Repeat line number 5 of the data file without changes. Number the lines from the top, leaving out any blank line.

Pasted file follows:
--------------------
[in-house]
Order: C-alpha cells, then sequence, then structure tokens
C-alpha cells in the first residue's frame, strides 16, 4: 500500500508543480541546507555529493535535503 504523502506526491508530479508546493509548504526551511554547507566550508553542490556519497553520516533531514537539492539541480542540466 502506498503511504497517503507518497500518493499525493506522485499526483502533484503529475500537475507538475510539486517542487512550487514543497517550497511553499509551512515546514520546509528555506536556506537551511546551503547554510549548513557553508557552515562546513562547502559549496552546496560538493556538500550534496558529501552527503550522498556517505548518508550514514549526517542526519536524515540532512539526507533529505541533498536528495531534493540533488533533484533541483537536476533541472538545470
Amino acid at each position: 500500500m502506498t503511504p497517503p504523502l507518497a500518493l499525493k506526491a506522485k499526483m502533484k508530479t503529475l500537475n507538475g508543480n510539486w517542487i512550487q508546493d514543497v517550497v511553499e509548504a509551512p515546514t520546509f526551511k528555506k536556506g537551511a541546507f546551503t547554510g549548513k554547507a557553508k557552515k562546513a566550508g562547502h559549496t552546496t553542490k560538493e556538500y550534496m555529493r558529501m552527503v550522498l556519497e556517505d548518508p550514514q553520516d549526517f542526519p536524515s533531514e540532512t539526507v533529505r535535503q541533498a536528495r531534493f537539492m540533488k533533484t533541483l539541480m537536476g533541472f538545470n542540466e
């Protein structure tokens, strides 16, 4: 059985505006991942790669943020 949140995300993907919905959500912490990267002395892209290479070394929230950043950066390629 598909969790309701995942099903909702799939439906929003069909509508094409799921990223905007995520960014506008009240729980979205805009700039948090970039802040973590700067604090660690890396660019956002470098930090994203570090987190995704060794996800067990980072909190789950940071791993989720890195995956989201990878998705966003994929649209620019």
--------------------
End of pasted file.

């Protein structure tokens, strides 16, 4: 059985505006991942790669943020 949140995300993907919905959500912490990267002395892209290479070394929230950043950066390629 598909969790309701995942099903909702799939439906929003069909509508094409799921990223905007995520960014506008009240729980979205805009700039948090970039802040973590700067604090660690890396660019956002470098930090994203570090987190995704060794996800067990980072909190789950940071791993989720890195995956989201990878998705966003994929649209620019």